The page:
Tell them no problem and schedule a meeting. Hand them your invoice to date with a refund cheque for the balance and they can see if jumping to another contractor is still "cheaper".
Agreed. No options, just give them back their deposit minus expenses.
This is a good time to put a profit loss clause in your contract. This clause states that if they breach the contract you are due all profit to made on the job.
Also this is when I use Holmes as a good example to customers. All that I ask is if they have seen the show. If they say yes, I ask how often did the cheapest contractor work out.
I have a customer who has signed a contract for a large remodel project. After putting money down, their son found another contractor who will do the job cheaper. They are 5 days passed the rescission time period. My lawyer says I can hold them to the contract. I have already paid out for overhead on this project, and I've been burnt this way before. Any advice?
If the job was properly sold, there should be no subsequent shopping and no "buyers remorse".
Look inward, Grasshopper.
greg24k said:Option #1: Listen to your Lawyer, they Breached the contracts. Hold the whole deposit and let them out, just make sure they release the deposit to you in writing... If not sue them for Breach Of Contract, you entitled to make a profit, because you already have a contract.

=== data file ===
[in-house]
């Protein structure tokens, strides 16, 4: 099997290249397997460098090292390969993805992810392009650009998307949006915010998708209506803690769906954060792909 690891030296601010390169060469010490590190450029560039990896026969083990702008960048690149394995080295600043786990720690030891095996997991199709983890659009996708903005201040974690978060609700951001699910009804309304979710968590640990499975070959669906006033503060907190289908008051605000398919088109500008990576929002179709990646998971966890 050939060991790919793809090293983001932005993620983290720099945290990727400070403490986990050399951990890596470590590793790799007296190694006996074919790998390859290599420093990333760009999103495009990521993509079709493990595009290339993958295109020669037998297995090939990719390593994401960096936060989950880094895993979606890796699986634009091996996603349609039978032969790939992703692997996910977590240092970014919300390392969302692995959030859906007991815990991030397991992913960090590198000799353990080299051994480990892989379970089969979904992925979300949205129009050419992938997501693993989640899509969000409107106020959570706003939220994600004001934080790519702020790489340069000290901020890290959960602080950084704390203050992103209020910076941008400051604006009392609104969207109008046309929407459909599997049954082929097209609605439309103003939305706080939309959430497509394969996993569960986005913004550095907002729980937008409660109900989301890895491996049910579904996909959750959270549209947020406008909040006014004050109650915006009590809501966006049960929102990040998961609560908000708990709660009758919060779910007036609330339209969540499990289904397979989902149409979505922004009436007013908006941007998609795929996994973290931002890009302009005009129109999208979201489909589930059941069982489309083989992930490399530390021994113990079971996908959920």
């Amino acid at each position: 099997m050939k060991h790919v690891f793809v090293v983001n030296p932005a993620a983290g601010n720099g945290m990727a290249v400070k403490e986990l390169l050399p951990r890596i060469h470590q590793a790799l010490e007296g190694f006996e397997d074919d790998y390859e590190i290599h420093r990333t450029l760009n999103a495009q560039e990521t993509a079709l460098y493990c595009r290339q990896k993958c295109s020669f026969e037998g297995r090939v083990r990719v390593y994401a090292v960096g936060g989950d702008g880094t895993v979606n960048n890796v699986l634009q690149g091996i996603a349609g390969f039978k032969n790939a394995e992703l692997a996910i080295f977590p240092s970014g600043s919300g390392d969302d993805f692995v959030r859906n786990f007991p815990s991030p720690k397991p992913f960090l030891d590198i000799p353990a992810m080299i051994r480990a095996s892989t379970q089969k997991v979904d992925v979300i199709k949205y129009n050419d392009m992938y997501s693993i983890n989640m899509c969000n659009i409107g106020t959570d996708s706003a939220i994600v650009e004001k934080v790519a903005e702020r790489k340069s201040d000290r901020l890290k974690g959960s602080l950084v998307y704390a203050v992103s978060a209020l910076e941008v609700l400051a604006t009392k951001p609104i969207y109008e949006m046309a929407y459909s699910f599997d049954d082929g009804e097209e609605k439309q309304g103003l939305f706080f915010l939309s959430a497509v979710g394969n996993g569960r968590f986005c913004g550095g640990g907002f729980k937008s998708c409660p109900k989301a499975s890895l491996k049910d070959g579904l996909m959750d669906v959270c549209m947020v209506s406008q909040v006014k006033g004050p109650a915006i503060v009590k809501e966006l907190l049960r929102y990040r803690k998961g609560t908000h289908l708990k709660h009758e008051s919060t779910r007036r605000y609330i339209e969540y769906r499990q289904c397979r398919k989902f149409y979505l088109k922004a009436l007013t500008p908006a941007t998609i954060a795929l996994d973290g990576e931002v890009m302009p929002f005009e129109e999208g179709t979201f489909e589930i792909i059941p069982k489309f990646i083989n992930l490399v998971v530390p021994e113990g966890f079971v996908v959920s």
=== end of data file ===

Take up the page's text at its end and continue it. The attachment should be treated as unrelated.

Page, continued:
Option #2: Be a nice guy and give back the deposit, maybe they will give you more work in the future because you a nice guy, or refer you to a friend... while the other guy makes the money you entitled too :no:
I like to be the "nice guy". although Greg's rough on the edges, he makes a good point. It's business!
I would meet with them, after all costs and jobs' lost expenses were factored in, and explain to them your losses. Then, or maybe before, ask to see the other contract and explain to them why you are more.
Personally, I am green on my own and sometimes need the cash flow to work for people like this. I know my knowledge isn't much.
Bottom line: how much do you need that job (beyond expenses...)?
There exist many reasons simply to tally up the expenses and give the remainder of the deposit back to a customer. "I want to hire someone else, cheaper, after the 3-day period" isn't one of them, in my opinion.
There's no reason to have a fight about it; it's only about the money, and being reasonable people who obviously understand the value of a dollar, they're simply waiting for your attorney to tell them the amount of the payment necessary for you to release them from their contractual obligations.
It's nothing personal, and don't offer them any reasons to take it personally.
Edit: I'm not sure I properly conveyed my point, which is that you should play hardball, but nicely.
Please explain what would be some reasons to "tally up the expenses and give the remainder of the deposit back to a customer."Robert is on the dime.
Play hardball, but nicely. You are working to make money.
It still amazes me that people have these issues with clients. I think buyers remorse is a direct effect of poorly managed expectations..
Please explain what would be some reasons to "tally up the expenses and give the remainder of the deposit back to a customer."....